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SOCIAL DECAY & REGENERATION

Toynbee argues that the breakdown of civilizations is not caused by loss of control over the environment, over the human environment, or attacks from outside. Rather, societies that develop great expertise in problem solving become incapable of solving new problems by overdeveloping their structures for solving old ones.

The fixation on the old methods of the "Creative Minority" leads it to eventually cease to be creative and degenerates into merely a "dominant minority" (that forces the majority to obey without meriting obedience), failing to recognize new ways of thinking. He argues that creative minorities deteriorate due to a worship of their "former self," by which they become prideful, and fail to adequately address the next challenge they face.

He argues that the ultimate sign a civilization has broken down is when the dominant minority forms a Universal State, which stifles political creativity. He states:

First the Dominant Minority attempts to hold by force - against all right and reason - a position of inherited privilege which it has ceased to merit; and then the Proletariat repays injustice with resentment, fear with hate, and violence with violence when it executes its acts of secession. Yet the whole movement ends in positive acts of creation - and this on the part of all the actors in the tragedy of disintegration. The Dominant Minority creates a universal state, the Internal Proletariat a universal church, and the External Proletariat a bevy of barbarian war-bands.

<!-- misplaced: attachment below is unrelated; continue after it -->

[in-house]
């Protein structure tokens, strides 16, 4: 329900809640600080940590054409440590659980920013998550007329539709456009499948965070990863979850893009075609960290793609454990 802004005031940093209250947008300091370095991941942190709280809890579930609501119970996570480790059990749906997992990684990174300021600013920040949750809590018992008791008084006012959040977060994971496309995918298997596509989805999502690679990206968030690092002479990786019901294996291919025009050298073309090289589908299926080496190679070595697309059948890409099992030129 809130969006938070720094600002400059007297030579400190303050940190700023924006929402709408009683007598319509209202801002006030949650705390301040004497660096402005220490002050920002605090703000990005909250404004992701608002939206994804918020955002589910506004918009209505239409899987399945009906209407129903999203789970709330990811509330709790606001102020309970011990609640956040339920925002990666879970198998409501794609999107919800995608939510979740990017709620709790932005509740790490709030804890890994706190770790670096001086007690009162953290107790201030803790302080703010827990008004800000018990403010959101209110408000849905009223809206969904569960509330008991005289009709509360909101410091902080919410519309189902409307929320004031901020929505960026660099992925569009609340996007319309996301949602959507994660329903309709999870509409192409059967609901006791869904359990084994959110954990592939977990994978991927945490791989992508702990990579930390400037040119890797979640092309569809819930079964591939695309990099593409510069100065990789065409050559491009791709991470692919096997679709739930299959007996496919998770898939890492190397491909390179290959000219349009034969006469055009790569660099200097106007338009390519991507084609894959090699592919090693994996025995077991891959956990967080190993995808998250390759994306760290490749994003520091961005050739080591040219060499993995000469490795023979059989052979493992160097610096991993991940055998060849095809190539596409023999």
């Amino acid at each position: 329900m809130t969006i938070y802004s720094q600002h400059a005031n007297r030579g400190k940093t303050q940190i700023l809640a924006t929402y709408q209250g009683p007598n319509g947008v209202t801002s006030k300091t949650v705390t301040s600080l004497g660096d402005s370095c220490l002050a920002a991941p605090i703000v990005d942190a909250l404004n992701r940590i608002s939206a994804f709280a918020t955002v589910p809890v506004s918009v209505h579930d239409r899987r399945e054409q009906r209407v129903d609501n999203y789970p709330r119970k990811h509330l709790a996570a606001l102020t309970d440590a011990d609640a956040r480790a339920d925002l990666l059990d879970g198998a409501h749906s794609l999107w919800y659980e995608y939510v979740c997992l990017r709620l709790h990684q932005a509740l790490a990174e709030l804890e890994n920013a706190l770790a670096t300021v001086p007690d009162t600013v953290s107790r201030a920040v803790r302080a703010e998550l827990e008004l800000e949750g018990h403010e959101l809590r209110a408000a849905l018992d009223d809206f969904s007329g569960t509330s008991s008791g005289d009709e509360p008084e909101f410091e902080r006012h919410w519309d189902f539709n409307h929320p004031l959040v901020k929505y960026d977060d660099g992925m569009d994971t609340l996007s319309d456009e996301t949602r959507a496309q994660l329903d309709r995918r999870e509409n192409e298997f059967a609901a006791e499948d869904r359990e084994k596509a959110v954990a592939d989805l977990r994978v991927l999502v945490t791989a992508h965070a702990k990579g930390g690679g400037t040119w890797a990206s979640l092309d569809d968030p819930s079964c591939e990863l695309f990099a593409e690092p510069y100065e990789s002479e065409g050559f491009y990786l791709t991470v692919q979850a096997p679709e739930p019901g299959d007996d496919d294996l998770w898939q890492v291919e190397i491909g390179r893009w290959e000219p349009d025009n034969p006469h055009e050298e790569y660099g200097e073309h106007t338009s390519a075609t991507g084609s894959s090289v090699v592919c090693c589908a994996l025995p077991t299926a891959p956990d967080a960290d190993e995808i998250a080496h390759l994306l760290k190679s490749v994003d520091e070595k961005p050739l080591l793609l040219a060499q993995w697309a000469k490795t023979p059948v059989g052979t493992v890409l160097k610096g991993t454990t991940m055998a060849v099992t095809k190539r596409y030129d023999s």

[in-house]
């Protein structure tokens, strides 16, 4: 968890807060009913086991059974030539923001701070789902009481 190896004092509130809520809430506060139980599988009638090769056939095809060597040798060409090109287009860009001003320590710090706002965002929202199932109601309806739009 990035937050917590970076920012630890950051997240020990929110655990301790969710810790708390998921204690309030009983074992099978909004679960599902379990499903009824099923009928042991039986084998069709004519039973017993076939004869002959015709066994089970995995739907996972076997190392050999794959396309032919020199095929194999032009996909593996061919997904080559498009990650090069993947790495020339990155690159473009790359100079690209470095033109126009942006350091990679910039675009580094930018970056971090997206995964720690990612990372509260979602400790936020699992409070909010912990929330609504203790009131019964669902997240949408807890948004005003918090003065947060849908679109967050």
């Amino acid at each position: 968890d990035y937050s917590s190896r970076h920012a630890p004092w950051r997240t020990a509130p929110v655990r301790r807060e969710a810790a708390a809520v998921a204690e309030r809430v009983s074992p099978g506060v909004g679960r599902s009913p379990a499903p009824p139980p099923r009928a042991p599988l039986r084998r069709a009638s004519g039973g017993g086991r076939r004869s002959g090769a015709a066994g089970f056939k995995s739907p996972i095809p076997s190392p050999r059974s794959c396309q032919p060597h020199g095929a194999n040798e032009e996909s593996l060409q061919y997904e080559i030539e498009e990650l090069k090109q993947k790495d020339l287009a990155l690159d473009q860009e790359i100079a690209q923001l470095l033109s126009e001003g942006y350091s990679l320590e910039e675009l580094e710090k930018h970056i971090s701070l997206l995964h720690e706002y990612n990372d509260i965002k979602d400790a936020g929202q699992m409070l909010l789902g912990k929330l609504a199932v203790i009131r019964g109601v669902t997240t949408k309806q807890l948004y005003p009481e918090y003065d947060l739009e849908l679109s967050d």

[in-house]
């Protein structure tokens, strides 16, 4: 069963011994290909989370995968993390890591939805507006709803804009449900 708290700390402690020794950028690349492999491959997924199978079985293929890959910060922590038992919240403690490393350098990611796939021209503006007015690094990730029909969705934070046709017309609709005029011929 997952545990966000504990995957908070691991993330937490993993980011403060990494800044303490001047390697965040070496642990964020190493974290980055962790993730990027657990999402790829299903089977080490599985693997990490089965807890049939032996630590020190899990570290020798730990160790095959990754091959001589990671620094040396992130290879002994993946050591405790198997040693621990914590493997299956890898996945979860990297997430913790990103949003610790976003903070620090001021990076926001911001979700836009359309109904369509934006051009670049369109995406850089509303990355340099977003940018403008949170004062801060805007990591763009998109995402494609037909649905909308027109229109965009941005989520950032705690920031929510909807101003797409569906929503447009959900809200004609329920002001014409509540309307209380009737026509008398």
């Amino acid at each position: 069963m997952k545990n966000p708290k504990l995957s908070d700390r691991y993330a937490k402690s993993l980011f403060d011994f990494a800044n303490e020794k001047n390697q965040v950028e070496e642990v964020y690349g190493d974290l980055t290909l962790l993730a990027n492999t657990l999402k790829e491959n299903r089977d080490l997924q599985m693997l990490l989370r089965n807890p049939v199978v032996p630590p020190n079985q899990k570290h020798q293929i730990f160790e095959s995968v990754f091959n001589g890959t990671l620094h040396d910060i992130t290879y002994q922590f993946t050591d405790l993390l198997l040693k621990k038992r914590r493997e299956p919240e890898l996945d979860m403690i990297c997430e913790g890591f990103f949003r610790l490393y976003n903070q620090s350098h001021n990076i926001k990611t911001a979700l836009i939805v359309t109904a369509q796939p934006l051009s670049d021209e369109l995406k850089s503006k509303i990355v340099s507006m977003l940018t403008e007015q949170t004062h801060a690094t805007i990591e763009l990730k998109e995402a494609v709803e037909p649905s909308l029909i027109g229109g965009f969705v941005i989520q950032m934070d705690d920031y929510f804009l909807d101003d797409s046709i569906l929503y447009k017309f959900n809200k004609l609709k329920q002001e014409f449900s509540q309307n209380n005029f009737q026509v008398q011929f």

He argues that, as civilizations decay, they form an "Internal Proletariat" and an "External Proletariat." The Internal proletariat is held in subjugation by the dominant minority inside the civilization, and grows bitter; the external proletariat exists outside the civilization in poverty and chaos, and grows envious. He argues that as civilizations decay, there is a "schism in the body social," whereby abandon and self-control together replace creativity, and truancy and martyrdom together replace discipleship by the creative minority.

He argues that in this environment, people resort to archaism (idealization of the past), futurism (idealization of the future), detachment (removal of oneself from the realities of a decaying world), and transcendence (meeting the challenges of the decaying civilization with new insight, as a Prophet). He argues that those who Transcend during a period of social decay give birth to a new Church with new and stronger spiritual insights, around which a subsequent civilization may begin to form after the old has died.
Toynbee's use of the word 'church' refers to the collective spiritual bond of a common worship, or the same unity found in some kind of social order.




The British historian Arnold J. Toynbee, in his 12-volume magnum opus A Study of History (1961), theorized that all civilizations pass through several distinct stages: genesis, growth, time of troubles, universal state, and disintegration. (Carroll Quigley would expand on and refine this theory in his "The Evolution of Civilizations".[29])